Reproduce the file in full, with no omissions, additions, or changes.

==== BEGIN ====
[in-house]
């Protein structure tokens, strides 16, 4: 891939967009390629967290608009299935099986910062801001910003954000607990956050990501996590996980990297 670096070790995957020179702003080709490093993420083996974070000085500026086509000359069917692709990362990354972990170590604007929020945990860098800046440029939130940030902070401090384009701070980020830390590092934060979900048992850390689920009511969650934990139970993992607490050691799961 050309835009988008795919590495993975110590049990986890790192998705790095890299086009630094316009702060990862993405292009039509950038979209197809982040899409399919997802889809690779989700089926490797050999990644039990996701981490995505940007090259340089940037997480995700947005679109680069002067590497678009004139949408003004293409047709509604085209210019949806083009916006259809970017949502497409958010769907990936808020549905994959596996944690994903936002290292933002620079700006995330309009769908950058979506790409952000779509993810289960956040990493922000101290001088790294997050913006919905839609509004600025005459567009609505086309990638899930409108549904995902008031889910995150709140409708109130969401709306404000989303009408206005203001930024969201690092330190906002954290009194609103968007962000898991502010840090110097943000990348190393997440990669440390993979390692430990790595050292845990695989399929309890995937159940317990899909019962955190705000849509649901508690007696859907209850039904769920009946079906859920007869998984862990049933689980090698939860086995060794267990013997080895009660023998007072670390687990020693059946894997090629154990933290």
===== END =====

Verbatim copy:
[in-house]
């Protein structure tokens, strides 16, 4: 891939967009390629967290608009299935099986910062801001910003954000607990956050990501996590996980990297 670096070790995957020179702003080709490093993420083996974070000085500026086509000359069917692709990362990354972990170590604007929020945990860098800046440029939130940030902070401090384009701070980020830390590092934060979900048992850390689920009511969650934990139970993992607490050691799961 050309835009988008795919590495993975110590049990986890790192998705790095890299086009630094316009702060990862993405292009039509950038979209197809982040899409399919997802889809690779989700089926490797050999990644039990996701981490995505940007090259340089940037997480995700947005679109680069002067590497678009004139949408003004293409047709509604085209210019949806083009916006259809970017949502497409958010769907990936808020549905994959596996944690994903936002290292933002620079700006995330309009769908950058979506790409952000779509993810289960956040990493922000101290001088790294997050913006919905839609509004600025005459567009609505086309990638899930409108549904995902008031889910995150709140409708109130969401709306404000989303009408206005203001930024969201690092330190906002954290009194609103968007962000898991502010840090110097943000990348190393997440990669440390993979390692430990790595050292845990695989399929309890995937159940317990899909019962955190705000849509649901508690007696859907209850039904769920009946079906859920007869998984862990049933689980090698939860086995060794267990013997080895009660023998007072670390687990020693059946894997090629154990933290």